07 March 2013

Japan: The First Days, Part I

Our first few days on the island were HECTIC!!! We decided to start things off right by waking up early that first morning and going with our friend KayCee to watch her coach youth softball.  It was nice to get outside and relax. 
We walked around a bit during the game and found our first humorous sign...Turkey Leg Dog!!!  Poor guy, first he's born with a turkey leg, and then he's not even allowed to hobble on the track! Sheesh!

We watched the game for a little longer, and headed off with Jake (KayCee's husband) to go get us cell phones.  Conveniently 2 of our best options had a kiosk/store in the Exchange1 mall, so we got to check that out, and compare plans (both companies had the same exact plan), phones, and service quality.
 We easily made up our minds when I questioned one of the sales people about their service having dead zones on base.  She shrugged and agreed that yes, there are dead zones.  Dead zones aren't cool, and if your sales person agrees with the complaints...it's time to move on, so we did just that, and moved on to the original company.  We had heard people complaining about the prices, but for 2 smart phones and comparable plans that we were use to, it wasn't much more a month than we were use to.  Having the convenience of maps, email, and apps to communicate back home with, it was definitely worth it to us.

KayCee met back up with all of us, and we all headed out to lunch.  By now we were starved.  So we all went off base to Taj Okinawa, a place none of us had been to yet!
I think we all ended up getting a lunch special, but with a different type of curry each.  This giant feast you see below cost 900yen which was about $9.89 that day.  It also came with a brothy soup with pasta and veggies in it, and a drink of your choice.  I chose lassi, which is a yogurt type beverage. It went really well with the spice level of curry I chose.  Check out that nan! It was HUGE!!!
We headed back to base where we picked up our cell phones and met some more folks from the squadron at a BBQ/kids birthday party.  We may have done some other things, but KayCee knew I'd love to check out one of the produce markets off base, so we went there next.  I loved it, and it turns out to be even more awesome because it is only a few minutes right outside the gate we live near.  I've already been shopping here a few times.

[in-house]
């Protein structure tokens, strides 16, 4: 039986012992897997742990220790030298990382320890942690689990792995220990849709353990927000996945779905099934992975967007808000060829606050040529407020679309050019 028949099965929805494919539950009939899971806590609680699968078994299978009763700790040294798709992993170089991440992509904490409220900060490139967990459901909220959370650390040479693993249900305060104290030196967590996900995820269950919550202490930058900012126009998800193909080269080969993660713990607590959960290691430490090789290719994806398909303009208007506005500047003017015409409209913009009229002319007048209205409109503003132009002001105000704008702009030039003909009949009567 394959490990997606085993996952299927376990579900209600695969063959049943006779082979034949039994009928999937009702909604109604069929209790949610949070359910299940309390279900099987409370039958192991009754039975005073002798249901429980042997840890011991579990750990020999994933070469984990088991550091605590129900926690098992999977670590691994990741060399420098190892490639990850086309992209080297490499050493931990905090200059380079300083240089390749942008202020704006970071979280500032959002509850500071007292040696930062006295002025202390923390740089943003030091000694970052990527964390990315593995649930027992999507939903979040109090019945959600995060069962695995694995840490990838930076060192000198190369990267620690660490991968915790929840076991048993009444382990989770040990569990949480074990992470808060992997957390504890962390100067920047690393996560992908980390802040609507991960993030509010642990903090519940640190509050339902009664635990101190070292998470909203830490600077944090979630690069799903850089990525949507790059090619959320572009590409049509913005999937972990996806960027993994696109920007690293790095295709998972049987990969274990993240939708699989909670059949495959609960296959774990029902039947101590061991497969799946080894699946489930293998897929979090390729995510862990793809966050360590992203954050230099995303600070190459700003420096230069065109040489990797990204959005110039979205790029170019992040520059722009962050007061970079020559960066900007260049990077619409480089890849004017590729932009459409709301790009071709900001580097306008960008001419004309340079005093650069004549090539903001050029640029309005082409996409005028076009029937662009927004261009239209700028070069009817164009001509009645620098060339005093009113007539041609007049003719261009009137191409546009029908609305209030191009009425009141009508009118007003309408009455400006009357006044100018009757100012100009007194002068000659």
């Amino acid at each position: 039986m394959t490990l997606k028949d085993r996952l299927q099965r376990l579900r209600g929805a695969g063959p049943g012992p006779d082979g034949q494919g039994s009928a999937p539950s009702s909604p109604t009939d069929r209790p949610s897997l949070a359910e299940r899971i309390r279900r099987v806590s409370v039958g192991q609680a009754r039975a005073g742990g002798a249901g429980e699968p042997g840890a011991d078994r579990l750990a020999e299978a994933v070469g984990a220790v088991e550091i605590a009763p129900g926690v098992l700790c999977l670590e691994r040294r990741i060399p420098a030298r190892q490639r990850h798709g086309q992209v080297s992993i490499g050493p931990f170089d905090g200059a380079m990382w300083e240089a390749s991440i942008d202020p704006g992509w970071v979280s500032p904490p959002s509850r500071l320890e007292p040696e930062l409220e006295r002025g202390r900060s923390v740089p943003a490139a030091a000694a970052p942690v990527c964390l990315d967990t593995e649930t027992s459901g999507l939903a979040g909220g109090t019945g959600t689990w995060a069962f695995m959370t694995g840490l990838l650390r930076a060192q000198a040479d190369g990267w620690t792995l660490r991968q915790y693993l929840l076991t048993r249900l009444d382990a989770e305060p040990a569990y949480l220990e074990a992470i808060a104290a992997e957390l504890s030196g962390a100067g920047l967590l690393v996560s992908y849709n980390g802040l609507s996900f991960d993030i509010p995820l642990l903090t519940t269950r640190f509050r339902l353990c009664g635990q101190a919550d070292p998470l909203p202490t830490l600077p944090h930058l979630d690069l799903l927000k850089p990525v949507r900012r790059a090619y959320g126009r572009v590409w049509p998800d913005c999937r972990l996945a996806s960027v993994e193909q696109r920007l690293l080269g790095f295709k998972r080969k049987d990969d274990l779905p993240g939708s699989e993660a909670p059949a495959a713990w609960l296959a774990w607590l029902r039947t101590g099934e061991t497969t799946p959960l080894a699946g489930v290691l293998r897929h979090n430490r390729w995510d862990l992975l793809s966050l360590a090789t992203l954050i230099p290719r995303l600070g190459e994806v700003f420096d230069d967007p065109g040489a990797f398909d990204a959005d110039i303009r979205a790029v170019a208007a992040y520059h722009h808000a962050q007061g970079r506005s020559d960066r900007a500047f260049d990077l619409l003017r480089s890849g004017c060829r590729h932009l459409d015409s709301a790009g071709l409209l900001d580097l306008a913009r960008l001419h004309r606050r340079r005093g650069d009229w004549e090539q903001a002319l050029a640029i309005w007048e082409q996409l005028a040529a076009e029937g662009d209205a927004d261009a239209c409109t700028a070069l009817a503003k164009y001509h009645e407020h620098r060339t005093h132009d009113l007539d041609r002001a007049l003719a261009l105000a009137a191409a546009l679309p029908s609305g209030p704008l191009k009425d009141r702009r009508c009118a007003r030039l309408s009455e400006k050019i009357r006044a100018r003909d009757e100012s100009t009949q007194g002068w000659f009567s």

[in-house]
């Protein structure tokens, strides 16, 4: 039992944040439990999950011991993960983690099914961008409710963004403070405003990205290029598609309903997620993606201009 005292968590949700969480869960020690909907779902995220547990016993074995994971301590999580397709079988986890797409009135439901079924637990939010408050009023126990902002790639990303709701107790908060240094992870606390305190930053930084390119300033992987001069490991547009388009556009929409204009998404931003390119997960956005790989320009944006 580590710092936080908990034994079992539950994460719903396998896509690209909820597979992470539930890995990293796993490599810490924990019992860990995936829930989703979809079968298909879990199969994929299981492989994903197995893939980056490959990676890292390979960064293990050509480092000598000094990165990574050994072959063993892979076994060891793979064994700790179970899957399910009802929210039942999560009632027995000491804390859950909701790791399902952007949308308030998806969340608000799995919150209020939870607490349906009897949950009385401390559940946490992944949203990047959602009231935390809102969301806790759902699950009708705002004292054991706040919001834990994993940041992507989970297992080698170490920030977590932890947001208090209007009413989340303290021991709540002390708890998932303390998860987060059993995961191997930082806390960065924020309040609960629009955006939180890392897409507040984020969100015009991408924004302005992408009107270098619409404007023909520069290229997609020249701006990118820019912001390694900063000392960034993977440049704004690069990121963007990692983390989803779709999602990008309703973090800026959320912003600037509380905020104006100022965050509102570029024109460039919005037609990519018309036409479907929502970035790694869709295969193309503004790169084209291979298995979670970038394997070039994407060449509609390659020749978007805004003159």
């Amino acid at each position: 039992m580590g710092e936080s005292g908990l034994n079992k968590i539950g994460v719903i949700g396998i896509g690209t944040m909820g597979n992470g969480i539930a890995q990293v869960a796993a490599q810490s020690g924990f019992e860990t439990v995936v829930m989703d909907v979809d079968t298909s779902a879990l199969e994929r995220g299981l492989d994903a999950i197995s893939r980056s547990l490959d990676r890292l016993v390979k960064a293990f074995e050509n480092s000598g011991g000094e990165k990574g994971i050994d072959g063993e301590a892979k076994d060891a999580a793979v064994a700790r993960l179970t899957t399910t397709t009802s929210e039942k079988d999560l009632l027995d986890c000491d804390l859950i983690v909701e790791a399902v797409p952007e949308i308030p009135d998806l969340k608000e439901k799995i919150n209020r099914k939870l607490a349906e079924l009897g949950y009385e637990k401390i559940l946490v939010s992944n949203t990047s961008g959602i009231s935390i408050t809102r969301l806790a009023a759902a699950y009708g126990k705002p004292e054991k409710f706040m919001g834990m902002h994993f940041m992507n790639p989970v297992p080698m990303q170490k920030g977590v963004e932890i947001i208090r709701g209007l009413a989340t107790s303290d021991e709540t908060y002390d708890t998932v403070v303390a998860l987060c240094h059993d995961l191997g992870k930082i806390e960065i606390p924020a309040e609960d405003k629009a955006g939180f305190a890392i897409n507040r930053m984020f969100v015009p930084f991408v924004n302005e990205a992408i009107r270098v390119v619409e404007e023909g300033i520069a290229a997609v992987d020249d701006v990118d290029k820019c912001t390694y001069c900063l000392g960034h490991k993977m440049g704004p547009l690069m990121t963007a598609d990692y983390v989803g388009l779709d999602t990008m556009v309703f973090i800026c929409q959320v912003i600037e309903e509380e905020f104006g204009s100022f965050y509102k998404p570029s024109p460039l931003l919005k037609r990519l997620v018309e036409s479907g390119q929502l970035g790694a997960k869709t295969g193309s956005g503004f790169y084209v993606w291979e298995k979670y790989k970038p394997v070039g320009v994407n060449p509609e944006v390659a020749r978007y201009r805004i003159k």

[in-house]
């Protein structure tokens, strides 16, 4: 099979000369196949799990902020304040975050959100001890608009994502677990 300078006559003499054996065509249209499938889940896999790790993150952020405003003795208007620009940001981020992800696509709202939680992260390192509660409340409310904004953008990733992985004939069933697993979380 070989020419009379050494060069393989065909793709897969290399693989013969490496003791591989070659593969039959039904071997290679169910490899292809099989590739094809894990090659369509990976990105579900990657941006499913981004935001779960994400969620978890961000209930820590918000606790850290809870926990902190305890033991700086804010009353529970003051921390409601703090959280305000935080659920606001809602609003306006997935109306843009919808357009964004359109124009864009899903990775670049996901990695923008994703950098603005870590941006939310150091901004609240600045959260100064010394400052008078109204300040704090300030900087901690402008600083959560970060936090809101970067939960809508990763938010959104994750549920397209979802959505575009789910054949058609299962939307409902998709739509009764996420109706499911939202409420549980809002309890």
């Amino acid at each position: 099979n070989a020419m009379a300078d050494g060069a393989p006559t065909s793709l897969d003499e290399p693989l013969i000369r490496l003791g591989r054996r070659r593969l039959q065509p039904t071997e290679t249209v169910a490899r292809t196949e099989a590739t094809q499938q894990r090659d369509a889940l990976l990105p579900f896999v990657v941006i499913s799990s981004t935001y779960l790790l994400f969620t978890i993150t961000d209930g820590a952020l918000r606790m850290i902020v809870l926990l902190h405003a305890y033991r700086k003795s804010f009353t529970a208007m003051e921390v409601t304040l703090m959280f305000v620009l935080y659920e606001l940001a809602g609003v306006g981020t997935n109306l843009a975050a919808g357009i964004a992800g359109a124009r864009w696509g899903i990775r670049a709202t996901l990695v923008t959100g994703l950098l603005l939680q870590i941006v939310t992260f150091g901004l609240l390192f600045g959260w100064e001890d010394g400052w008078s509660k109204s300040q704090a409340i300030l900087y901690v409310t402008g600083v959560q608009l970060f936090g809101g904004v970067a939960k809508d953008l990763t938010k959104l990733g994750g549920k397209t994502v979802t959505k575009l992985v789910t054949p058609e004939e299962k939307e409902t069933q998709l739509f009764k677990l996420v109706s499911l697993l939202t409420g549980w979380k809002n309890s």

Still being my first real day in Japan, I couldn't resist buying one of my favorite Asian snacks.  Steamed buns!!!  Right in front of the market are a handful of vendors making food right there and selling it.  I got a spicy pork steamed bun.  I LOVE THESE THINGS!  I think this cost me 100 yen ($1.09) and was worth every penny/yen.
Before I show you what else I got, thought you might be interested in a receipt.  Or not.  It's the little things here that I notice and enjoy.
Another favorite snack/side is seaweed salad.  There are tons of different variations of this, and I don't know what this was called, but it was seaweed with a soy sauce based dressing and sesame seeds.  I planned on mixing it with some other veggies, like cucumbers and peppers, but we ended up just eating it like it was in our hotel room.  This was from an additional stand at the market, and I think it cost somewhere around $3-$4.
Okay, I don't know what's up with their carrots here, but they are HUGE.  That is a normal sized DINNER fork right next to it.  You could seriously damage someone with this.  I also thing you'd have to alter recipes that call for 'one carrot'.
Another favorite Japanese snack is onigiri.  I could eat this for every meal.  I'd love to blog about onigiri over at Kacey's Kitchen, but they are basically a snack made of rice and seasonings, sometimes fillings. The rice is mixed with herbs or veggies and rolled into typically a triangle shape by a salted hand.  I've never had one I didn't like, and I particularly like the salmon filled ones.
Later that evening we had dinner at KayCee & Jakes.  It was nice to help KayCee in the kitchen again (we'd often have each other over for meals while we were in Oklahoma together), and we had some time to catch up while the boys entertained the baby (their baby - not that you needed me to clarify) and catch up themselves.  The night was awesome, they had another couple over for dinner, which was awesome to be able to meet and hang out in a low-key setting.  We met so many people in 24 hours I barely remembered where we went, never mind names and faces!

Don't worry, I don't plan on writing our entire 3 years in such detail, I just really want to share our first few experiences on the island, and then I'll be more selective on what I bore you all with!

'til next time!!!

I describe this as the military department store.  It's THE place to buy stuff you need.  Depending on the size of your Exchange, you can get cloths, furniture, household supplies, gifts, tvs, etc.  I think ours here is one of the largest Exchanges in the world. Don't quote me on that though.

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